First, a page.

Materials and Methods
A total of 19 children with ASD and 19 typically developing children (14 boys and 5 girls in each group) participated in this study. ASD was used as a common clinical term that referred to the PDD that were described in the ICD-10 classification system (World Health Organization, 1993). Two trained child psychiatrists (JX and DC) clinically assessed the children with ASD (mental age range = 5.8–13.3 years, M age = 7.74 years, SD = 2.51). In reference to the PDD diagnostic category, 5 children satisfied the diagnostic criteria for autism, and 14 children satisfied the criteria for atypical autism (i.e., presence of abnormal or impaired development before the age of three and abnormalities in reciprocal social interactions or in communication without fulfilling the full criteria for autism).
Children with ASD were recruited via the Child and Adolescent Psychiatry department at Pitié-Salpétrière Hospital and the University Pierre-et-Marie-Curie in Paris, France. Table 1 summarizes the socio-demographic and clinical characteristics of the patients. Each child with ASD was individually matched, according to developmental age, with a healthy typically developing child using chronological age (TD: age range = 6–13 years, Mean age = 8.84 years, SD = 1.79). The 19 TD children were recruited via a local primary school. The study was conducted in accordance with the hospital’s Research Ethics Board regulations. After being fully informed about the study, parents or legal caregivers provided written consent.
During a 1-week period of clinical testing, each child was given a series of clinical assessments: the Autism Diagnostic Interview-Revised (ADI-R) was used to score autism core symptoms (Lord et al., 1994); the Children’s Global Assessment Scale (CGAS; DSM-5, 2013) was used to score global severity; and Vineland Adaptive Behavior Scales were used to score psychosocial/adaptive functioning (Sparrow et al., 1984). The cognitive quotient was ascertained by using the WISC-IV (Wechsler Intelligent Scale for Children-IV), the WPPSI (Wechsler Preschool and Primary Scale of Intelligence), or the KABC-II (Kaufman Assessment Battery for Children, second edition). Developmental age was calculated on this basis to match patients with TD children while taking into account possible intellectual deficits. To evaluate the existence of clinical developmental comorbidities, patients also received (i) a speech and language assessment using the ELO Battery (Evaluation du Langage Oral: Assessment of Oral Language; Khomsi, 2001) by a speech therapist, and (ii) a psychomotor assessment using the M-ABC (Movement Assessment Battery for Children; Henderson and Sugden, 1992) performed by an occupational therapist.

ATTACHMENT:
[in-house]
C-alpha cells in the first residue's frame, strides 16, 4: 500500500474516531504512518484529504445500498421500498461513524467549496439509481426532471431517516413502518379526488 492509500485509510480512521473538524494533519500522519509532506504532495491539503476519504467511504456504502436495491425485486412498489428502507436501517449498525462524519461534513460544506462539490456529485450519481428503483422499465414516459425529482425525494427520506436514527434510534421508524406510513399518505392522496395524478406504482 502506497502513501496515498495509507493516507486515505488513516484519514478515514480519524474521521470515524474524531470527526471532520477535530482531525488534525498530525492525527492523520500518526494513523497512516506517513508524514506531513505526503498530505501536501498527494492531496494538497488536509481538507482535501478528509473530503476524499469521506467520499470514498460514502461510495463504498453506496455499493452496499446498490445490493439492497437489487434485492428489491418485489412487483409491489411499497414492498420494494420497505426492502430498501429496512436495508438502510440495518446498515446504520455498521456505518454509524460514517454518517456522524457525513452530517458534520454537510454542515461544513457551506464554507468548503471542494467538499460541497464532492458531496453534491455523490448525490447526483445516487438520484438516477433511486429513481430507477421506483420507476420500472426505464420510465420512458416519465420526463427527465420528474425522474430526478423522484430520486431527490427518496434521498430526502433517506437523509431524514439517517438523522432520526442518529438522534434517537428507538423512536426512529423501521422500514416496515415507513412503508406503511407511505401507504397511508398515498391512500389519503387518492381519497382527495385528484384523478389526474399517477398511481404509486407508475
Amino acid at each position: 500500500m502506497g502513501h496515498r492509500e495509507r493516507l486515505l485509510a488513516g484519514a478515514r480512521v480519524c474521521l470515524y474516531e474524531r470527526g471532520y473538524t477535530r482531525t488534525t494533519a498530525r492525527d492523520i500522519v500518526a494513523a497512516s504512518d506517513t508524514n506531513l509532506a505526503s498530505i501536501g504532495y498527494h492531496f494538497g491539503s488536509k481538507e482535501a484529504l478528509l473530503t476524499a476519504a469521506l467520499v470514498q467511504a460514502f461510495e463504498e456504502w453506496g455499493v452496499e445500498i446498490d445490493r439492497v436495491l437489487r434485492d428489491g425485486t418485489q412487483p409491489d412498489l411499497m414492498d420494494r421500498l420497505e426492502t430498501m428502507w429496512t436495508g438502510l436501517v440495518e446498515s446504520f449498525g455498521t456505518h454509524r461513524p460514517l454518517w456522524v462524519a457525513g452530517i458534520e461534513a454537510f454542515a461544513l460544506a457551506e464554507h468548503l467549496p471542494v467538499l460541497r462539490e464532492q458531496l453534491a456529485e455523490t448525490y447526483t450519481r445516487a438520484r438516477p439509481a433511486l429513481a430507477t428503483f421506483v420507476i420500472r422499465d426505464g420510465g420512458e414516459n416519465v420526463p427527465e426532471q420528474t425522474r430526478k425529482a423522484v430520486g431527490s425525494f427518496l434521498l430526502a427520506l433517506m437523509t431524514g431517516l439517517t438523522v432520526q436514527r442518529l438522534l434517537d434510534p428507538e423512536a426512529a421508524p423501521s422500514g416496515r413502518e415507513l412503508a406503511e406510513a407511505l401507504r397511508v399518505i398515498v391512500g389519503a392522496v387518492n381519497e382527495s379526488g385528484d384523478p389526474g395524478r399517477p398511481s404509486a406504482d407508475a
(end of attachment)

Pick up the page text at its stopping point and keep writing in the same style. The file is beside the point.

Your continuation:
As described by Luherne-du Boullay et al. (2014), the stimuli used in the present study were categorized as visual, auditory, or bimodal (Figure 1A). Visual stimuli consisted of pictures of facial expressions that were obtained from the FACES database (Ebner et al., 2010). The faces of six actors (three men, three women) who expressed six facial expressions (joy, fear, anger, sadness, disgust, and neutral) constituted a set of 36 visual stimuli. Auditory stimuli included non-verbal affective vocalizations from the Montreal Affective Voices database (Belin et al., 2008), in which actors produced emotional interjections by using the vowel /a/ (cry, laugh, etc.). The voices of six actors (three men, three women) who expressed six vocal expressions (joy, fear, anger, sadness, disgust, and a neutral) constituted a set of 36 auditory stimuli. Bimodal stimuli consisted of congruent combinations of an emotional face and an affective vocalization (36 bimodal stimuli).